It is important to secure your child's car seat correctly in your vehicle. There are two ways to secure a car seat in a vehicle: using the vehicle seat belt and LATCH (lower anchors and tethers for children). Read the instructions carefully to determine which method will work best for your vehicle.

If you have questions or need help installing your car safety seat, find a certified child passenger safety technician (CPST or CPS technician). Lists of certified CPSTs and child seat–fitting stations are available at the following website:

This past school year, many kids spent more time than usual indoors and on screens. It's probably safe to say that kids (and parents) are ready to get outside and get moving this summer!

The following are fun outdoor activities for a great and enjoyable summer:

Take your children for a fun bike ride. It can be just around the corner or a long bike trail.  Make sure to bring water!

Discover a new playground. Visit explore PA Local Parks, an interactive map with over 6,000 parks to find your next go-to park destination. Bring some healthy snacks.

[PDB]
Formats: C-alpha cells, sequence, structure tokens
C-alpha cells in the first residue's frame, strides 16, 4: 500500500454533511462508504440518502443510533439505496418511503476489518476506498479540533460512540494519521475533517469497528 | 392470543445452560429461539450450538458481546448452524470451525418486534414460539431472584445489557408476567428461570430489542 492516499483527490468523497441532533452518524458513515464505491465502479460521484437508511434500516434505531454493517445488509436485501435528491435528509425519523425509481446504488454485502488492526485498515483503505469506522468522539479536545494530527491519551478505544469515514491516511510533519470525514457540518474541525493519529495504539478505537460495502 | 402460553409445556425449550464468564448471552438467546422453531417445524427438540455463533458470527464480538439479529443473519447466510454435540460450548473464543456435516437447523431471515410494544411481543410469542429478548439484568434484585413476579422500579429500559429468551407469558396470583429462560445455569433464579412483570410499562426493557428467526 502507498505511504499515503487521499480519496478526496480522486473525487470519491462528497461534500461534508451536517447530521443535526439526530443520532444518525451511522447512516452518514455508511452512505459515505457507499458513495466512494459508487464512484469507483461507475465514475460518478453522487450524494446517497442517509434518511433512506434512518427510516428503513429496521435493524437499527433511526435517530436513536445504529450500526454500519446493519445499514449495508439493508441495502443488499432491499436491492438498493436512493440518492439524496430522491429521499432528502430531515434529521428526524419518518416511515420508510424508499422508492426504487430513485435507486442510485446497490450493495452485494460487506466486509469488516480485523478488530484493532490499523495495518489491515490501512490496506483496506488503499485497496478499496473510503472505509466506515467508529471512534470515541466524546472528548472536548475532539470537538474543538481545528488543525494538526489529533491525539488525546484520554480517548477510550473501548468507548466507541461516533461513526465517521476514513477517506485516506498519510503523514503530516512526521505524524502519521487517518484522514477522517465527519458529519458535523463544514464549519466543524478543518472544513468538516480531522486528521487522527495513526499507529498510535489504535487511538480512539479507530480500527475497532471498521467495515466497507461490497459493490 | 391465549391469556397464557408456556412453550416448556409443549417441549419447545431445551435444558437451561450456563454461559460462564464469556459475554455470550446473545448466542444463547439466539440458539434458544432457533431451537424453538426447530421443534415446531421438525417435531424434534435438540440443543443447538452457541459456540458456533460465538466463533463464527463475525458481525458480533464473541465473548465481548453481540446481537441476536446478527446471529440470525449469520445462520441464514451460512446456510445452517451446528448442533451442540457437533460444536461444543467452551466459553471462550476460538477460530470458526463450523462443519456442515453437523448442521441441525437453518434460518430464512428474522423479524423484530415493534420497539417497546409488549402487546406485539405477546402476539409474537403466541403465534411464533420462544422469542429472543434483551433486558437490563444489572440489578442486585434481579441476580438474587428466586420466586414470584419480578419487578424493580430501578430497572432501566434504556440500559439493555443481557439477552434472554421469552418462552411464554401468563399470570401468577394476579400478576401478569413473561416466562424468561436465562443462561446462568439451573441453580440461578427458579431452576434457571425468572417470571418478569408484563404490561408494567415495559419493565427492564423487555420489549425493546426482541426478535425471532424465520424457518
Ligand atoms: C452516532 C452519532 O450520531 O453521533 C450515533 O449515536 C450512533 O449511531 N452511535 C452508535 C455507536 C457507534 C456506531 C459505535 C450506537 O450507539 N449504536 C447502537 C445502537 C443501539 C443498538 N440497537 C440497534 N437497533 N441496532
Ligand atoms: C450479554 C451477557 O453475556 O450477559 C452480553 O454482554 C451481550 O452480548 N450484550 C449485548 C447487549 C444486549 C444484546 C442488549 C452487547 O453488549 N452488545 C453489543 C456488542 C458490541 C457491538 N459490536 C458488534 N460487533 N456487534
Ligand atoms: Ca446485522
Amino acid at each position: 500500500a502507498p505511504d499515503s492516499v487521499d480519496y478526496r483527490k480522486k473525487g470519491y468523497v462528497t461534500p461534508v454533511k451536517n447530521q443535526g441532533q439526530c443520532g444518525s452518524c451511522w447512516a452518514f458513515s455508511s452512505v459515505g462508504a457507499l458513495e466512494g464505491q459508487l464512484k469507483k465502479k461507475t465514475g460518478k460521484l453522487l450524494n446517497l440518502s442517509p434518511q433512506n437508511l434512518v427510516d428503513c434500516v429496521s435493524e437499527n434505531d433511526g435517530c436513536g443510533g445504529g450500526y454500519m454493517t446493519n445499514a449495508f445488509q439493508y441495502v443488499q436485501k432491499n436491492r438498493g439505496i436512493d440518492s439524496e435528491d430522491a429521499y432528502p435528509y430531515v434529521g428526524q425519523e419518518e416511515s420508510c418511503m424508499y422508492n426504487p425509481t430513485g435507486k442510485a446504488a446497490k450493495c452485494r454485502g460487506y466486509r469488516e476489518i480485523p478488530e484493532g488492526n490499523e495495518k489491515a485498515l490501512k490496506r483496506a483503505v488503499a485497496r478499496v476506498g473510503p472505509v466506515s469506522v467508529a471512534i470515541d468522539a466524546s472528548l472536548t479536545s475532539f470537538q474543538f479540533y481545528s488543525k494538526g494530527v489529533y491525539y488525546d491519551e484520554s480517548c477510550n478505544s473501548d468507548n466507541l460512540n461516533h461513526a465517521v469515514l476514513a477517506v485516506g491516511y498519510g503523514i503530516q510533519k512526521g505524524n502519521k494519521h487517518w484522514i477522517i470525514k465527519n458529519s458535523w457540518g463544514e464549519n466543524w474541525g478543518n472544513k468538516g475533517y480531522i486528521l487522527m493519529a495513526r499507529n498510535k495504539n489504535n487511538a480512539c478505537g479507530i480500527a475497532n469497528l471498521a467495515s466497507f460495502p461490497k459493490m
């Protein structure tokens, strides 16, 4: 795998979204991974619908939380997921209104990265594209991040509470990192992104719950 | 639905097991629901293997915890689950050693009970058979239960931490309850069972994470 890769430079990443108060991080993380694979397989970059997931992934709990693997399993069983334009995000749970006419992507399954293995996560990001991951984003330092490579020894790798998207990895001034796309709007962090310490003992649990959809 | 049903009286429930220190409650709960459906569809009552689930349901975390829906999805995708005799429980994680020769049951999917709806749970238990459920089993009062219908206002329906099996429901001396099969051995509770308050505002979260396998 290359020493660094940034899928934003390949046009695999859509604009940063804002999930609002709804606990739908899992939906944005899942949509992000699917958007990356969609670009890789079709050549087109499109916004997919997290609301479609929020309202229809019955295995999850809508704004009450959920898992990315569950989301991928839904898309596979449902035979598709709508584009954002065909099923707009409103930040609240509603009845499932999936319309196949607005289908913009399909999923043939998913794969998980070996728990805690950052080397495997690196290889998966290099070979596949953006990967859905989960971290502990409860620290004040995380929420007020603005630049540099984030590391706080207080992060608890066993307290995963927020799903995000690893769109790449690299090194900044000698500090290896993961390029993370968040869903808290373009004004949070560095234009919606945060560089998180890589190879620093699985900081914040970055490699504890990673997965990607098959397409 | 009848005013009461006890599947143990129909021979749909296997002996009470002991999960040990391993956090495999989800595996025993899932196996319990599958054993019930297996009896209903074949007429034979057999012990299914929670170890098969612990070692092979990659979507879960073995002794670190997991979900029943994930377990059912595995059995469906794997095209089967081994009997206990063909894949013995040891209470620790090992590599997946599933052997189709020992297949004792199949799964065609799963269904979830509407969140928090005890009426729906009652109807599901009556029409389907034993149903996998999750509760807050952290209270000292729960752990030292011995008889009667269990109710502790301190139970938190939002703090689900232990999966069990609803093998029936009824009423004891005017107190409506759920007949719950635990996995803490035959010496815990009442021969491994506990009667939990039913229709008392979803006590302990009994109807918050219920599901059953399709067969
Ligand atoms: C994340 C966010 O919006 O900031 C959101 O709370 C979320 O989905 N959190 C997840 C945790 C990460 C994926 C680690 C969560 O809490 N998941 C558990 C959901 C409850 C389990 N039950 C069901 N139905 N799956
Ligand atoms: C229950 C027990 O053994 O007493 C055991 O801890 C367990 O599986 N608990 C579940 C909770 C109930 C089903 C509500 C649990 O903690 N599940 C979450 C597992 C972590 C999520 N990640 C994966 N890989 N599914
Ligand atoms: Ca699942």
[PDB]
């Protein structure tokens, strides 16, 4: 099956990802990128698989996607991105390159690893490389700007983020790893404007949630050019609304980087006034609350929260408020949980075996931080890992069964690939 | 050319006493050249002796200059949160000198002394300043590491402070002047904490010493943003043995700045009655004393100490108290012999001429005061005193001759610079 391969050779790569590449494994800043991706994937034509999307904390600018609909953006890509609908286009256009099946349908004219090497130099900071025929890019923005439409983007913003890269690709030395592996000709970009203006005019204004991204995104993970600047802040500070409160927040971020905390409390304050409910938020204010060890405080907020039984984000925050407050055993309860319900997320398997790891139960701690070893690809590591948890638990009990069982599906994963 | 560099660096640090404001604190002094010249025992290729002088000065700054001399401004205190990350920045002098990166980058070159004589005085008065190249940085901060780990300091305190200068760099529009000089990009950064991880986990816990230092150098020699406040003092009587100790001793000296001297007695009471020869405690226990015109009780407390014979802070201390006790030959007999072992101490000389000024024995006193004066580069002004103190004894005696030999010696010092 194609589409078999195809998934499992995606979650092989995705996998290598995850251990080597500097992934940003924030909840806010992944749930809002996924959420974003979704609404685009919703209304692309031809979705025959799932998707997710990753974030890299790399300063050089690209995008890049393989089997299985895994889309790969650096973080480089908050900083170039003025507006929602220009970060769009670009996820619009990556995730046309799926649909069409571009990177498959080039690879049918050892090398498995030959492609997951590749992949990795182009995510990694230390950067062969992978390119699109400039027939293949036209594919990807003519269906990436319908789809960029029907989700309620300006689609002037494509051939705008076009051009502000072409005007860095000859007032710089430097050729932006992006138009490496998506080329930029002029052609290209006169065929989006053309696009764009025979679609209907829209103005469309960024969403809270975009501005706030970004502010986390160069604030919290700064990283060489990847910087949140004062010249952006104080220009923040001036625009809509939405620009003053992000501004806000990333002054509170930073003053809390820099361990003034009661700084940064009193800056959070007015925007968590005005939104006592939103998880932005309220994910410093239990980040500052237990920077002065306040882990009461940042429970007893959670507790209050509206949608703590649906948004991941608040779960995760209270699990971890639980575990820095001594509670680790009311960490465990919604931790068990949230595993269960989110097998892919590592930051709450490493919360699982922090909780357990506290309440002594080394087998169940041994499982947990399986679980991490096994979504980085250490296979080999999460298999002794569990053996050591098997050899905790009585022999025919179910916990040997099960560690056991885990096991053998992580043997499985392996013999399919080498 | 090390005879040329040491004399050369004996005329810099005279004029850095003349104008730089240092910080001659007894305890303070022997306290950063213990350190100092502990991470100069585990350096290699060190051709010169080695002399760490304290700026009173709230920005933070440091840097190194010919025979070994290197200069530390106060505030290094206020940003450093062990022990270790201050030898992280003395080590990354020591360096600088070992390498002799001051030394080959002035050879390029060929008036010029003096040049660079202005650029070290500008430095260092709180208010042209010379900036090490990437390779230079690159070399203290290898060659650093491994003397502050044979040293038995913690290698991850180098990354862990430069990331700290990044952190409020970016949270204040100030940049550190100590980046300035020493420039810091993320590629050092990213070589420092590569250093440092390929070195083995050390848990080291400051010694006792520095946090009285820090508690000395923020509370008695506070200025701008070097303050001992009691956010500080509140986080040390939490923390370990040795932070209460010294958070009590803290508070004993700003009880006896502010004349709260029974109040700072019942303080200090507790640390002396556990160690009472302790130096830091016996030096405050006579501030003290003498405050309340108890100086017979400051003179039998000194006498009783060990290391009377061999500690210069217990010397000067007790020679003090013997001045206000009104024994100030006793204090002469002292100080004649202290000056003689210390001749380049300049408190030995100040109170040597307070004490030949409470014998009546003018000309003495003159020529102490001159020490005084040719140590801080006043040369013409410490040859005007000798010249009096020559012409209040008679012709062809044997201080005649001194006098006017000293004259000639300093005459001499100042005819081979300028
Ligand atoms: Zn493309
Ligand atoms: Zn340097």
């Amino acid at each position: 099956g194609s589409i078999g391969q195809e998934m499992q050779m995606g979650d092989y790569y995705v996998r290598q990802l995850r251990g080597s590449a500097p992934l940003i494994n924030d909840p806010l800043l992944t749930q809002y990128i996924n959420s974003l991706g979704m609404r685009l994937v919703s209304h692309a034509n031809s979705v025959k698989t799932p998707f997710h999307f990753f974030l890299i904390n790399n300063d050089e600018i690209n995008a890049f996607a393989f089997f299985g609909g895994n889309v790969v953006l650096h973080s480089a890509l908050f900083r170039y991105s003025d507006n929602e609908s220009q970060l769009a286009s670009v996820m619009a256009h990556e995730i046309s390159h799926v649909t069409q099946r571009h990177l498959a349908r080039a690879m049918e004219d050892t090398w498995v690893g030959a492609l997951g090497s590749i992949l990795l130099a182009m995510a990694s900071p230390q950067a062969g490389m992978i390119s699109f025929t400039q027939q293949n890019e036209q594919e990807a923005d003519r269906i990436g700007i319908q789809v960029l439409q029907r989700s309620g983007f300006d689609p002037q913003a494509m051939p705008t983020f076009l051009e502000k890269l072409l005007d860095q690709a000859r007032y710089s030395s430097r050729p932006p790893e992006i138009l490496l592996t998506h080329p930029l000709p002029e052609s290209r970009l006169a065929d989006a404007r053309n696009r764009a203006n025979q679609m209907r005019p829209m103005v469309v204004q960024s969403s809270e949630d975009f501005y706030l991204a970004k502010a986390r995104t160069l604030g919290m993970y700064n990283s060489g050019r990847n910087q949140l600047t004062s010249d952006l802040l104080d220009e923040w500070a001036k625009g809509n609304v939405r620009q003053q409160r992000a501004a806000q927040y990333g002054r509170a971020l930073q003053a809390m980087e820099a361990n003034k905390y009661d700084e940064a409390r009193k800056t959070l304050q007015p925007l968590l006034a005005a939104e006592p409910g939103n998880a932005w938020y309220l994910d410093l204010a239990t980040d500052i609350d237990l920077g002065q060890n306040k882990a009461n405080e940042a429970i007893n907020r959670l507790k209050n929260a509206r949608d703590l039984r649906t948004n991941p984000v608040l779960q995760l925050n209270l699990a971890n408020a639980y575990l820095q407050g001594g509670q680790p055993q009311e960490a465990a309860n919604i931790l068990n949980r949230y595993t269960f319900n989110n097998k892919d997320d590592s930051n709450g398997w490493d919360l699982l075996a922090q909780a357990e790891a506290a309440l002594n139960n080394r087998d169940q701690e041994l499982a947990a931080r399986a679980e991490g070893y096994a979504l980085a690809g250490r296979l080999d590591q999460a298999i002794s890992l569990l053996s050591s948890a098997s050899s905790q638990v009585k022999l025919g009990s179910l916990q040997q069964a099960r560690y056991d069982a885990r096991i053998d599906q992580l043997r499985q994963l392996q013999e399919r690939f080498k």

Have a picnic or a barbeque at a state park. Bring sunscreen, food and lemonade and find a shady spot to enjoy the goodies. Remember to check for ticks when you return home.

Go camping close to home. Set up a tent in your backyard for at-home camping fun.

Water balloon baseball. Combine two favorite summer activities into one. Just take a whiffle ball bat and fill up some water balloons. Play ball!

Get creative with chalk. All you need is a box of sidewalk chalk and kids can let their imaginations run wild. With your driveway as a canvas, they can create works of art or draw up a hopscotch game for jumping fun.

Spend a day at the community pool. Nothing's better than cooling off and having fun in the water on a hot summer day. Remember your sunscreen.

Plant flowers or vegetables. Use the summer to teach your kids how to garden. Plant flowers or vegetables in a flower bed, or in pots on the porch or deck. Kids can water the plants and watch them grow!

Go hiking. Pick an easy hiking trail to do with your kids first, and gradually choose more advanced trails for a challenge. Our region has lots of local parks, natural areas, and trails to offer.

Make a beach trip—lake style. Our area has some beautiful lakes with beaches. It's a fun, inexpensive way to create summer memories with your kids. Pack a lunch and find a good spot for sand castle building!